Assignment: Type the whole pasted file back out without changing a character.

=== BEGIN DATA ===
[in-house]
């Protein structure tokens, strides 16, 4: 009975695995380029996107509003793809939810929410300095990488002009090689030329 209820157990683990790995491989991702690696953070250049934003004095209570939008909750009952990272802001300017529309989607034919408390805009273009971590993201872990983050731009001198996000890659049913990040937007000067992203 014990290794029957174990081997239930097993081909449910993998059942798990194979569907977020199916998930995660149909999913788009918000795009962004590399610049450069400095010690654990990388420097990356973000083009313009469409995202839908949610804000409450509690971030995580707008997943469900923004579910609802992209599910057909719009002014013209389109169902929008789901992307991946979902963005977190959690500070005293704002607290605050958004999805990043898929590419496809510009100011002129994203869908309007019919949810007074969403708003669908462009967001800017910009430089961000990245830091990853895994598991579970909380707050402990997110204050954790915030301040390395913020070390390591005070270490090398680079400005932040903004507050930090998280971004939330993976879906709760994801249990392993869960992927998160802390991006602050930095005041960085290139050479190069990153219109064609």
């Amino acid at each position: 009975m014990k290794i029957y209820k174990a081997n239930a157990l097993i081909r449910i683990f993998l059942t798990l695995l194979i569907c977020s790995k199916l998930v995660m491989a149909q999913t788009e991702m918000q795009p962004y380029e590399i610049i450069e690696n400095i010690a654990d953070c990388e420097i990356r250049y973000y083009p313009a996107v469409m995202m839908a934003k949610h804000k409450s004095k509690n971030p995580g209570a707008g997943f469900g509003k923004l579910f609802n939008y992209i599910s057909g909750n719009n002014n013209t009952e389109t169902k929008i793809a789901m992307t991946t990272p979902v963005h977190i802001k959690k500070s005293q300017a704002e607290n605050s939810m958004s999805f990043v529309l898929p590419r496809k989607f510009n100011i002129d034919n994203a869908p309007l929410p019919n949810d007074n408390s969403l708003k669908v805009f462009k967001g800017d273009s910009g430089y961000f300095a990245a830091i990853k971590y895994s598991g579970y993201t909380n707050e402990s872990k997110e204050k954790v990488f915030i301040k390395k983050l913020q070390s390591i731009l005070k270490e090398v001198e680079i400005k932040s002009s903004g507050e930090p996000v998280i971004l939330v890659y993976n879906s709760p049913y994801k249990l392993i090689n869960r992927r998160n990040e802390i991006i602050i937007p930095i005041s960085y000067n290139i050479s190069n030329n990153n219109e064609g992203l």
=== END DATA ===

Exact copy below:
[in-house]
């Protein structure tokens, strides 16, 4: 009975695995380029996107509003793809939810929410300095990488002009090689030329 209820157990683990790995491989991702690696953070250049934003004095209570939008909750009952990272802001300017529309989607034919408390805009273009971590993201872990983050731009001198996000890659049913990040937007000067992203 014990290794029957174990081997239930097993081909449910993998059942798990194979569907977020199916998930995660149909999913788009918000795009962004590399610049450069400095010690654990990388420097990356973000083009313009469409995202839908949610804000409450509690971030995580707008997943469900923004579910609802992209599910057909719009002014013209389109169902929008789901992307991946979902963005977190959690500070005293704002607290605050958004999805990043898929590419496809510009100011002129994203869908309007019919949810007074969403708003669908462009967001800017910009430089961000990245830091990853895994598991579970909380707050402990997110204050954790915030301040390395913020070390390591005070270490090398680079400005932040903004507050930090998280971004939330993976879906709760994801249990392993869960992927998160802390991006602050930095005041960085290139050479190069990153219109064609």
């Amino acid at each position: 009975m014990k290794i029957y209820k174990a081997n239930a157990l097993i081909r449910i683990f993998l059942t798990l695995l194979i569907c977020s790995k199916l998930v995660m491989a149909q999913t788009e991702m918000q795009p962004y380029e590399i610049i450069e690696n400095i010690a654990d953070c990388e420097i990356r250049y973000y083009p313009a996107v469409m995202m839908a934003k949610h804000k409450s004095k509690n971030p995580g209570a707008g997943f469900g509003k923004l579910f609802n939008y992209i599910s057909g909750n719009n002014n013209t009952e389109t169902k929008i793809a789901m992307t991946t990272p979902v963005h977190i802001k959690k500070s005293q300017a704002e607290n605050s939810m958004s999805f990043v529309l898929p590419r496809k989607f510009n100011i002129d034919n994203a869908p309007l929410p019919n949810d007074n408390s969403l708003k669908v805009f462009k967001g800017d273009s910009g430089y961000f300095a990245a830091i990853k971590y895994s598991g579970y993201t909380n707050e402990s872990k997110e204050k954790v990488f915030i301040k390395k983050l913020q070390s390591i731009l005070k270490e090398v001198e680079i400005k932040s002009s903004g507050e930090p996000v998280i971004l939330v890659y993976n879906s709760p049913y994801k249990l392993i090689n869960r992927r998160n990040e802390i991006i602050i937007p930095i005041s960085y000067n290139i050479s190069n030329n990153n219109e064609g992203l």